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Museum Team in Lockdown Stories

Blog Post 8th July 2020

“Ausnahmesituation” is one of those portmanteau words which the Germans find so handy. “Ausnahme” means exception, and the word describes exactly that: an exceptional situation, an unusual place we find ourselves in. Here two museum team members offer their impressions of the current Ausnahmesituation, and how they sometimes struggle with what has become our “new normal”.

For Museum Volunteer Bob Frampton, the familiar town has become an eerie place – part of his take reads like something out of John Wyndham:

The Market Square, busy, crowded. Many familiar faces. But not today. There is an eeriness about the town. Far too few people in the centre. Not enough traffic. It’s like that filming technique in reverse, you know, Day for Night, so that film is shot in daytime but treated so it looks like night. Here now, it’s as if someone is filming in the night and showing it for daytime. It seems like night time in town, where a small number of people are present, shops, pubs are closed.  Few cars... 

It's as if some dreadful change has come to the town. Things are horribly different, unfamiliar. I ask around, and approach a chap of about 30 years. As I do so he leaps back out of my path. Has he spotted some awful stigma only he can see? Even those I do not speak with steer well away.

The masks are worst. Have these people been chosen for a special reason? What’s different about those who do not wear them? Are they favoured by some extra-terrestrial agency? Children of school age with parents – why are they not at school?

Why do I not know what’s happening here? I have been in hospital until this morning, and signed my own release, jumped in a taxi and came straight to Abingdon. No chance to speak with anyone in the meantime. The taxi-driver was wearing a mask and asked only for my destination, no other conversation. Finally I paid her and walked quickly into town.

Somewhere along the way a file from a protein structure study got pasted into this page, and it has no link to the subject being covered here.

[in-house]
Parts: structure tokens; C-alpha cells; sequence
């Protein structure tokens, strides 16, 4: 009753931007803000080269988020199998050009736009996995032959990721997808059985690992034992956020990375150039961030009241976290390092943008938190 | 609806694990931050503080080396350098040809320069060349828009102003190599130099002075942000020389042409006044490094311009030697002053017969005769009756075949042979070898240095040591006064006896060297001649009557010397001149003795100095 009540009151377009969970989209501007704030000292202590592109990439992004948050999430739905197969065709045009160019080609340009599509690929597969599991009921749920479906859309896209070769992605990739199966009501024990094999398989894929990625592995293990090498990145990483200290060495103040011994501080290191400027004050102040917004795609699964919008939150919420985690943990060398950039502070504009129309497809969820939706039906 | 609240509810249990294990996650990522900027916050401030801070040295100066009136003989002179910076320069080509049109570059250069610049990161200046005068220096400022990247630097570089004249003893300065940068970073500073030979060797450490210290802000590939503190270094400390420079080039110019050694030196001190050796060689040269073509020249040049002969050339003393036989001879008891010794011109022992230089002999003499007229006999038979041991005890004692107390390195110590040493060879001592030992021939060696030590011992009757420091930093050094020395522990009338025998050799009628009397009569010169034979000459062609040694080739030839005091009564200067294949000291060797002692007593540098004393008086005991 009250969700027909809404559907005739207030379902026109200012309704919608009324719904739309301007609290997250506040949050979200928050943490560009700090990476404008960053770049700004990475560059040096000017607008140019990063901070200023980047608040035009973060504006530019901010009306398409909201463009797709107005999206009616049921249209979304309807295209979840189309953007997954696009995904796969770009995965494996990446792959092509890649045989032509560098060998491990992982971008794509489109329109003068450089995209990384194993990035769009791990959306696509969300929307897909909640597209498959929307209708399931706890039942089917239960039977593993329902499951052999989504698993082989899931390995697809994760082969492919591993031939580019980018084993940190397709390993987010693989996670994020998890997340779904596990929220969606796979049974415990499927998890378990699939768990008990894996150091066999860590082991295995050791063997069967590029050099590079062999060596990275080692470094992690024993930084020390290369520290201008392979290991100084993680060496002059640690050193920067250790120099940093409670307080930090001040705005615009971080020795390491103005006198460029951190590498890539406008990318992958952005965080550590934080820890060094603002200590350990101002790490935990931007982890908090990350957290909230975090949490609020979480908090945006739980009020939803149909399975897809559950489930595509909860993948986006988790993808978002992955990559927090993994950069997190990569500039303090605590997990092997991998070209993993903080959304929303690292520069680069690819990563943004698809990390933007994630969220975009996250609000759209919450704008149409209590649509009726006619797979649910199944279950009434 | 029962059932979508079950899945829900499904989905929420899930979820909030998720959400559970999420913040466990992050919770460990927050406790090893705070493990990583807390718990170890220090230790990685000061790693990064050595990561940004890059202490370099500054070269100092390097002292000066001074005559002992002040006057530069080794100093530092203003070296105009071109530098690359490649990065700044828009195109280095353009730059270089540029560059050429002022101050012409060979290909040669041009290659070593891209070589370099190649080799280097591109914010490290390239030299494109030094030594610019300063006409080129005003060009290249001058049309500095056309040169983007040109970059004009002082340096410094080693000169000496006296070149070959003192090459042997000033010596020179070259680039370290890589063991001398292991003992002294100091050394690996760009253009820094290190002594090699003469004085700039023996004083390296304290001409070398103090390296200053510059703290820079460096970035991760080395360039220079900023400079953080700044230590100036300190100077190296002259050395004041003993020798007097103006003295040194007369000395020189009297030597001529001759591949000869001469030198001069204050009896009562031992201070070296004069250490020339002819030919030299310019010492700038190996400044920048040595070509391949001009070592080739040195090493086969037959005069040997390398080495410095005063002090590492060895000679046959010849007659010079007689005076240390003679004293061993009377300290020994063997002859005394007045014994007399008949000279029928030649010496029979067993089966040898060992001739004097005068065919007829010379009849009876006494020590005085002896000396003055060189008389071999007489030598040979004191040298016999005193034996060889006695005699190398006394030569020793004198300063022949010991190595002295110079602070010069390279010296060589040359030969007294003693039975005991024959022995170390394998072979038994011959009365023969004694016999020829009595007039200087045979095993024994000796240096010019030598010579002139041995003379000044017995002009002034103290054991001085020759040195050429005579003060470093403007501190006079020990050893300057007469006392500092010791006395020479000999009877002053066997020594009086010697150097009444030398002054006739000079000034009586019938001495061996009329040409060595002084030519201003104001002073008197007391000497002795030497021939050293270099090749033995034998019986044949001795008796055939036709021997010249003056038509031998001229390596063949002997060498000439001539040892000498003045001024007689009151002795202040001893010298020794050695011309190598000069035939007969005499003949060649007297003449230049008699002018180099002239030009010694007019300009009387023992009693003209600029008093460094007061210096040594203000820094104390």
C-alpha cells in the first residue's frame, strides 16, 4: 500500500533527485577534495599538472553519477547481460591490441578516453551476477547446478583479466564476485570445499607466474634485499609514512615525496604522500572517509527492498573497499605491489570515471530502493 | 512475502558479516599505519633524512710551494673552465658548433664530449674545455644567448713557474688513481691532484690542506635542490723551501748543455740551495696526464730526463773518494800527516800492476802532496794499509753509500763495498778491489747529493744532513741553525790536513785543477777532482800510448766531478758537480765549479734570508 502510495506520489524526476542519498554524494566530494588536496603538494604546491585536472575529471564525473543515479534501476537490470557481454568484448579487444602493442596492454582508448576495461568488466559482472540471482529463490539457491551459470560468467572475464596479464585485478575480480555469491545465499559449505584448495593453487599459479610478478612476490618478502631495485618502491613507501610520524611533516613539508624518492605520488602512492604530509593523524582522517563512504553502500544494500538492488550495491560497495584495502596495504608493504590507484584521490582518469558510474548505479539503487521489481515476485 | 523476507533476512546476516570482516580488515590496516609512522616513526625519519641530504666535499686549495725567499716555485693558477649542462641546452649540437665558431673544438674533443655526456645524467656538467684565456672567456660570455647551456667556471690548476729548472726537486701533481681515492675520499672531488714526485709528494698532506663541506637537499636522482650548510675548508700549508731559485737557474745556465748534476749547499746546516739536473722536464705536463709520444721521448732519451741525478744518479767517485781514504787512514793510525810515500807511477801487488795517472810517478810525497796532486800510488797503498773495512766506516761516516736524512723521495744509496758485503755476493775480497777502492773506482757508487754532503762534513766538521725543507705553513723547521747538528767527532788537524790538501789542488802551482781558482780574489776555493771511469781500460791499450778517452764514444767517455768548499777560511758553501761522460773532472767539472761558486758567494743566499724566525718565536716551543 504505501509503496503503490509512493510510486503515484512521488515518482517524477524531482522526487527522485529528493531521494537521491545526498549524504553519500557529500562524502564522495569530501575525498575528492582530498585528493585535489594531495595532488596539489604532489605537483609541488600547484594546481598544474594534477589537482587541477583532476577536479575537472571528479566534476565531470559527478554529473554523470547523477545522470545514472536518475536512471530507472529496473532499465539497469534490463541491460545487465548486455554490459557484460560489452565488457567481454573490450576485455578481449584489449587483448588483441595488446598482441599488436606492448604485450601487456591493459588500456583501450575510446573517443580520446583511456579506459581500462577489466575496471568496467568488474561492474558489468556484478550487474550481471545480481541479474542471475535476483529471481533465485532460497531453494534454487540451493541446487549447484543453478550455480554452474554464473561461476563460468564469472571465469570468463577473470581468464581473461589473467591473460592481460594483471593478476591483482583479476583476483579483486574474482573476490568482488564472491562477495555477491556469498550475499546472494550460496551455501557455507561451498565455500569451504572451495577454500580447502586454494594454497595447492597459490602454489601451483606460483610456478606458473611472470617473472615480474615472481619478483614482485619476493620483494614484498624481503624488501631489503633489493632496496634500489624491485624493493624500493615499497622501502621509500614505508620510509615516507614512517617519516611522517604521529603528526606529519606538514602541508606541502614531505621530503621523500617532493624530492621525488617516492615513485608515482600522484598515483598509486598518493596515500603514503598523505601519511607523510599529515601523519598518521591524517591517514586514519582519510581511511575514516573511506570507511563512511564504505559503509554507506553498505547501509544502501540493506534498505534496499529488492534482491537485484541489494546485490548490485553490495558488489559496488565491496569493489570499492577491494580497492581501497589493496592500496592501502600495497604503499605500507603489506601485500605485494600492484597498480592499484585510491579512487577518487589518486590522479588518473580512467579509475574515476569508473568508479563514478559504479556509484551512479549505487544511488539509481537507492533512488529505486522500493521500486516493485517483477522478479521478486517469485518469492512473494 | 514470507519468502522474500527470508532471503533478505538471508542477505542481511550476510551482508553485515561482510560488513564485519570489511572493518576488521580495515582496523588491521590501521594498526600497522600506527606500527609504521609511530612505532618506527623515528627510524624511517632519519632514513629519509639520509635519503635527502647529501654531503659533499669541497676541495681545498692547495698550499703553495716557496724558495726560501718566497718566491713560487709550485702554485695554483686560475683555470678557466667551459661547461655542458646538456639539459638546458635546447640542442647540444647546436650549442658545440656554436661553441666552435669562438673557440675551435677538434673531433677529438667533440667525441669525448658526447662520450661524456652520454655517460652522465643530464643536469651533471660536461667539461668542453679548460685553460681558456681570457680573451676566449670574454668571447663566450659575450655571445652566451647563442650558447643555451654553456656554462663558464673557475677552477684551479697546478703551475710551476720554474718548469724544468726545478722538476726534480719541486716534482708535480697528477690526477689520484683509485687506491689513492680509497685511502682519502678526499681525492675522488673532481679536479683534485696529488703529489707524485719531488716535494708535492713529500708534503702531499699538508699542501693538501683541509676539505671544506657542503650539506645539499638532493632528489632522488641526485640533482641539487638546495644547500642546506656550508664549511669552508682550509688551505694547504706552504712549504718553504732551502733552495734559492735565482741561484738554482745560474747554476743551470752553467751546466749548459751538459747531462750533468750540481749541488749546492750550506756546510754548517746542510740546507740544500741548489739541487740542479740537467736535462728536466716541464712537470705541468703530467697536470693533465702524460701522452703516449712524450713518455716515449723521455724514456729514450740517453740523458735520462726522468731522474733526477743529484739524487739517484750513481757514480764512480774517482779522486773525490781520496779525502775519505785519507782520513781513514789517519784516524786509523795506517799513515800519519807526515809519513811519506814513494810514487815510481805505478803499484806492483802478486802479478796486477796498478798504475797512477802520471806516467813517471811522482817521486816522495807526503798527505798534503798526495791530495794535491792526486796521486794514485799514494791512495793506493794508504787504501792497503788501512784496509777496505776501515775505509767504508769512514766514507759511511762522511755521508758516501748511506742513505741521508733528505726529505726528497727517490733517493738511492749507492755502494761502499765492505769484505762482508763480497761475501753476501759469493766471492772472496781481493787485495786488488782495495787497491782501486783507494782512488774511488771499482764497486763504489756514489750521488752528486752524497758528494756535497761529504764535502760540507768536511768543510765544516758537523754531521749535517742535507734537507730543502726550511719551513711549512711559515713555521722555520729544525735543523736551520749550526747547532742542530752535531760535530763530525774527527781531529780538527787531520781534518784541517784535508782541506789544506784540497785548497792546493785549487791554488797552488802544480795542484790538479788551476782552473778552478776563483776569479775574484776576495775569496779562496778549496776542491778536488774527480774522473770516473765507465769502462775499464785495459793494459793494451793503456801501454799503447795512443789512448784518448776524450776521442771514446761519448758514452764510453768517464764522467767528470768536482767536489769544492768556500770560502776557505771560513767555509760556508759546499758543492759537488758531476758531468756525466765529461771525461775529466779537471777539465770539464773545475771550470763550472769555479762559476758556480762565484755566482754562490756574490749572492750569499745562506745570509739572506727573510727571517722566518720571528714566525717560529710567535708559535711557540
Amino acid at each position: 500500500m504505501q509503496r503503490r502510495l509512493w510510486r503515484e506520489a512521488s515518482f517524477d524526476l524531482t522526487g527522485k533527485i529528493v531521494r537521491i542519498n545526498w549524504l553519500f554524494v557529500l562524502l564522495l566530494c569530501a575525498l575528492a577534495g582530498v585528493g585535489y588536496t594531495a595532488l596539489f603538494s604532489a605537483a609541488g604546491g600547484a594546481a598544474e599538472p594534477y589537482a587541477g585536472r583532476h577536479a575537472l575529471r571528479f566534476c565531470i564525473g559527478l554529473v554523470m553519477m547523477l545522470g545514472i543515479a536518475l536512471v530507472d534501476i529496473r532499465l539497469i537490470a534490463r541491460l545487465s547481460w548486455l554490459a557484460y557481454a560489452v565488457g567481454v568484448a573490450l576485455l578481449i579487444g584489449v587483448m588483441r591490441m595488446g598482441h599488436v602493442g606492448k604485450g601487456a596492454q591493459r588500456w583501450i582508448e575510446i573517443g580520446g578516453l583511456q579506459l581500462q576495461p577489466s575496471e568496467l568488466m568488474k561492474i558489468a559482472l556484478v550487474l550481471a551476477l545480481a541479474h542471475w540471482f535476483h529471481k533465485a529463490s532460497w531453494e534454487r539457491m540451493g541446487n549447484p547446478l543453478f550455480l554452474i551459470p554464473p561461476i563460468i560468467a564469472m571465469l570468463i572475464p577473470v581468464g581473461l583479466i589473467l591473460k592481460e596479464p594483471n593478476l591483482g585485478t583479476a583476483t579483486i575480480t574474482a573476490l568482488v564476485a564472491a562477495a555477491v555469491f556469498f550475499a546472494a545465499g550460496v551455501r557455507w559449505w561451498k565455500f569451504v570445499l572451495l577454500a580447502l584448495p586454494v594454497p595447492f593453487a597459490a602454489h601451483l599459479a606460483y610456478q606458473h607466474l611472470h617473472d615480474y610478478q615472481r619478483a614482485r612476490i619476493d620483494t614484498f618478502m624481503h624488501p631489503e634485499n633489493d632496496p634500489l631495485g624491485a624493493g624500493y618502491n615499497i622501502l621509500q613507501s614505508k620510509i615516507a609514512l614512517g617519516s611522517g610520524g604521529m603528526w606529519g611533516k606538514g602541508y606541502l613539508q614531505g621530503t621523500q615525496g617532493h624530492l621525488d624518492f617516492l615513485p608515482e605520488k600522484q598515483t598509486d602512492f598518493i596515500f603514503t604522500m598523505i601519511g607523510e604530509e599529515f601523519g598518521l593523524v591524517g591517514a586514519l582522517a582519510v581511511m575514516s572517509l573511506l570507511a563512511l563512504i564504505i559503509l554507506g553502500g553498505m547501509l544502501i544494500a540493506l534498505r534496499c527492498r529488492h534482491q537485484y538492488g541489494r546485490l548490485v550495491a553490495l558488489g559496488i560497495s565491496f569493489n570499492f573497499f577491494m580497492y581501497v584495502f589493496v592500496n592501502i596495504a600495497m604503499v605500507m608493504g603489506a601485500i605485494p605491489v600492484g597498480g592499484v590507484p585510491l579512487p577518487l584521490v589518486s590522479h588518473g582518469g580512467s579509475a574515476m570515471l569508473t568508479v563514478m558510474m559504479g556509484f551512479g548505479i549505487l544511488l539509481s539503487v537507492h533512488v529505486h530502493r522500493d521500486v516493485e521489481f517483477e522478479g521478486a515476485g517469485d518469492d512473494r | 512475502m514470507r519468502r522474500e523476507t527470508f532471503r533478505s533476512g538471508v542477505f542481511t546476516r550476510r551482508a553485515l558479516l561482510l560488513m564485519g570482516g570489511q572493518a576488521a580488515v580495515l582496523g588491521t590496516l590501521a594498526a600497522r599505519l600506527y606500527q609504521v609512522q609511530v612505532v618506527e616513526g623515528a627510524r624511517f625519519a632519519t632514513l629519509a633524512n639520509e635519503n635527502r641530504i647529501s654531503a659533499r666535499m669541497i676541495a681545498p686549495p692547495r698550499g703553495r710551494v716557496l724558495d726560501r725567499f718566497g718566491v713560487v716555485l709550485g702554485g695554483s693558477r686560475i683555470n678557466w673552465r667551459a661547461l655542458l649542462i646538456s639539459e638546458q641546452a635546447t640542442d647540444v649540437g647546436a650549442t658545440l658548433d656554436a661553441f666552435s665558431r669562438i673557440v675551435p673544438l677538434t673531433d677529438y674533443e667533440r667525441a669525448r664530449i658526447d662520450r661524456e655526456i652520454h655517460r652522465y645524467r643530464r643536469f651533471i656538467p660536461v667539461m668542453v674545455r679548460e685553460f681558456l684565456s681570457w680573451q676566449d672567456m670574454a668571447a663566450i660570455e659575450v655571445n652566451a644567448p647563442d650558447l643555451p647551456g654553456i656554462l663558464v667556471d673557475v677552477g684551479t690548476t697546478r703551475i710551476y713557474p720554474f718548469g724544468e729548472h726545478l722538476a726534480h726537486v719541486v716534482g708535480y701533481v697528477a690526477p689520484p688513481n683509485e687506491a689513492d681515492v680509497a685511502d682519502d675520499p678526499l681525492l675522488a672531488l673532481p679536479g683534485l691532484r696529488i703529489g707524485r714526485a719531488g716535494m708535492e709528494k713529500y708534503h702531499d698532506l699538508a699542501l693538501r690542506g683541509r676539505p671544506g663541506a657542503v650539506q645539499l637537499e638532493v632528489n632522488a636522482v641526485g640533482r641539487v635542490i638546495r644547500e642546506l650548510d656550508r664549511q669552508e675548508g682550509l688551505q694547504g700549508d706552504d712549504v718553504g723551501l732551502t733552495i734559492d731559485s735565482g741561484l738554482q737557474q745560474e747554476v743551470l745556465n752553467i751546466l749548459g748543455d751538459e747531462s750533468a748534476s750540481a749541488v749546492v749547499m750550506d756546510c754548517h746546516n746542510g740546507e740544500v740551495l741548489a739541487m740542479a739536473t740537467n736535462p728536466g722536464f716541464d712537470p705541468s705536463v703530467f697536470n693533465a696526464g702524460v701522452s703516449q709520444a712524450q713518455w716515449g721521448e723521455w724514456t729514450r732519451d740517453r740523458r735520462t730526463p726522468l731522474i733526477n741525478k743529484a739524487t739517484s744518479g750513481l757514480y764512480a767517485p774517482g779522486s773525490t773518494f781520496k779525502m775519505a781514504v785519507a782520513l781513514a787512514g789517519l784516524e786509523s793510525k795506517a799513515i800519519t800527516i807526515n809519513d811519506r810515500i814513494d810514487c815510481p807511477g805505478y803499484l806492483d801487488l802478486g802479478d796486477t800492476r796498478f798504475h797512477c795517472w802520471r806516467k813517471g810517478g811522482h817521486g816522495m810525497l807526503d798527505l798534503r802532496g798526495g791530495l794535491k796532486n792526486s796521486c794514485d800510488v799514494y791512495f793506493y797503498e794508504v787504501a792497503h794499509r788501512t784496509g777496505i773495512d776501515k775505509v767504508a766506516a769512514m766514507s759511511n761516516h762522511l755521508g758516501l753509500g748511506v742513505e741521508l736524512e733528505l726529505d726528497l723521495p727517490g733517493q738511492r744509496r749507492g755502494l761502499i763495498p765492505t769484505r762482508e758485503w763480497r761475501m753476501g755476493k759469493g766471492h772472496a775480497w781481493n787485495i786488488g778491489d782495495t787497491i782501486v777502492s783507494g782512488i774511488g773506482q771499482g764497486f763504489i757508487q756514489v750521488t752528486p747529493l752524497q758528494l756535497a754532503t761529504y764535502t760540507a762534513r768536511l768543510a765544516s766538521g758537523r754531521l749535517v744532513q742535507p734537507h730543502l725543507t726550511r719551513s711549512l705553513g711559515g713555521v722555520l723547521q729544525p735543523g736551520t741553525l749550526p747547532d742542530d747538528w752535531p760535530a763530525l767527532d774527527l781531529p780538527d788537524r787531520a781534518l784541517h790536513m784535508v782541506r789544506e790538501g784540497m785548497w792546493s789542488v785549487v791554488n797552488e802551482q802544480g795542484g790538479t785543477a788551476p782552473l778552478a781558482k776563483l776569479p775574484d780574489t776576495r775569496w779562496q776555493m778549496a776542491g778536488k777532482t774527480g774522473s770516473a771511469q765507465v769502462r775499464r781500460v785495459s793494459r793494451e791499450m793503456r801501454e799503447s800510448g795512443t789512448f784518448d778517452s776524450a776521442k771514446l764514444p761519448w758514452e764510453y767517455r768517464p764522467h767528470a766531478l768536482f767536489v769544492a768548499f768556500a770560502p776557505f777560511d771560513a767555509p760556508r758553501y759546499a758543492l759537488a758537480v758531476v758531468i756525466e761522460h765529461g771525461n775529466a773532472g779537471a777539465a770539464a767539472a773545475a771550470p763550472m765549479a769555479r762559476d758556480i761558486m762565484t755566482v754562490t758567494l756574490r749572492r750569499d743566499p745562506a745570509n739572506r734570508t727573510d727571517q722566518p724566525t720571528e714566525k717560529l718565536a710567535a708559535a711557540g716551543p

Strange signs in shop windows, apologising for not being open. Have the staff died? I try to enter a supermarket. “Hang on! One at a time please!” I leave again and join a queue, everyone standing several feet apart. I listen to snatches of conversation: “Old Fred’s gone”…. “Italy’s tally is up to 4,000 now!”  … “When are the pubs opening?” and much else.

It seems to me that the town – is it only Abingdon? -  is now part of some sort of isolation zone or prison camp. 

I buy a newspaper to read the situation. I finally gather that there has been some kind of plague nationally, coming along the trade routes from China, just as the Black Death once did. The sense of being in a kind of concentration camp is intensified by the name ‘Lockdown’.

These are some initial thoughts on this very strange situation. It came on suddenly in March with a crisis in Italy, then suddenly it’s in the UK and Europe generally. Only shops selling essential food items can open. Schools close, together with workplaces and places of entertainment and hospitality. We are strongly urged by the government to stay at home, to prevent spreading the disease.

Sport is cancelled generally. Holidays abroad are forbidden. Then members of the government are taken ill, especially the Prime Minister. There is an initial hoarding of loo-paper and some basic food items.  

Finally I go to my flat in Ock Street. My friend Bill will give me all the details of what’s happening. I enter the building and knock on his door. A shout from within: “What do you want?” 

“Bill, it’s me, John. What’s happening in town?”  

“Don’t you know? The virus is here! You can’t come in. I think I may have it already, as I can hardly breathe and I ache all the time. I have to self-isolate for a week at least.” He coughs again and is clearly having a problem breathing.